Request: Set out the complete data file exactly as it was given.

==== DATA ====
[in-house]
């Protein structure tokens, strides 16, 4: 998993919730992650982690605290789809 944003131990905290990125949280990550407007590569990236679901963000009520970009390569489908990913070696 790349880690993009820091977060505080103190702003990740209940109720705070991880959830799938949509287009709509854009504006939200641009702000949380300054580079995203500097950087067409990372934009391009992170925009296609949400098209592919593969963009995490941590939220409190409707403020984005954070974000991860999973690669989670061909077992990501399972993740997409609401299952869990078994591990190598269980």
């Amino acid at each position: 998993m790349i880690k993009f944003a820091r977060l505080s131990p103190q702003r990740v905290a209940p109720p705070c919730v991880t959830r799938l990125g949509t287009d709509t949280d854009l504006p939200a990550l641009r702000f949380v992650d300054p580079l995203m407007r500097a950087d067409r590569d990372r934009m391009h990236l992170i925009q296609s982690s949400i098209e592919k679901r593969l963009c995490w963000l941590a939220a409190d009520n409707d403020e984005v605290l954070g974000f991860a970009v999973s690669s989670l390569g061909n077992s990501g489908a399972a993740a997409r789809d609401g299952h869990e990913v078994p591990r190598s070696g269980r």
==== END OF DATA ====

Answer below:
[in-house]
């Protein structure tokens, strides 16, 4: 998993919730992650982690605290789809 944003131990905290990125949280990550407007590569990236679901963000009520970009390569489908990913070696 790349880690993009820091977060505080103190702003990740209940109720705070991880959830799938949509287009709509854009504006939200641009702000949380300054580079995203500097950087067409990372934009391009992170925009296609949400098209592919593969963009995490941590939220409190409707403020984005954070974000991860999973690669989670061909077992990501399972993740997409609401299952869990078994591990190598269980």
């Amino acid at each position: 998993m790349i880690k993009f944003a820091r977060l505080s131990p103190q702003r990740v905290a209940p109720p705070c919730v991880t959830r799938l990125g949509t287009d709509t949280d854009l504006p939200a990550l641009r702000f949380v992650d300054p580079l995203m407007r500097a950087d067409r590569d990372r934009m391009h990236l992170i925009q296609s982690s949400i098209e592919k679901r593969l963009c995490w963000l941590a939220a409190d009520n409707d403020e984005v605290l954070g974000f991860a970009v999973s690669s989670l390569g061909n077992s990501g489908a399972a993740a997409r789809d609401g299952h869990e990913v078994p591990r190598s070696g269980r």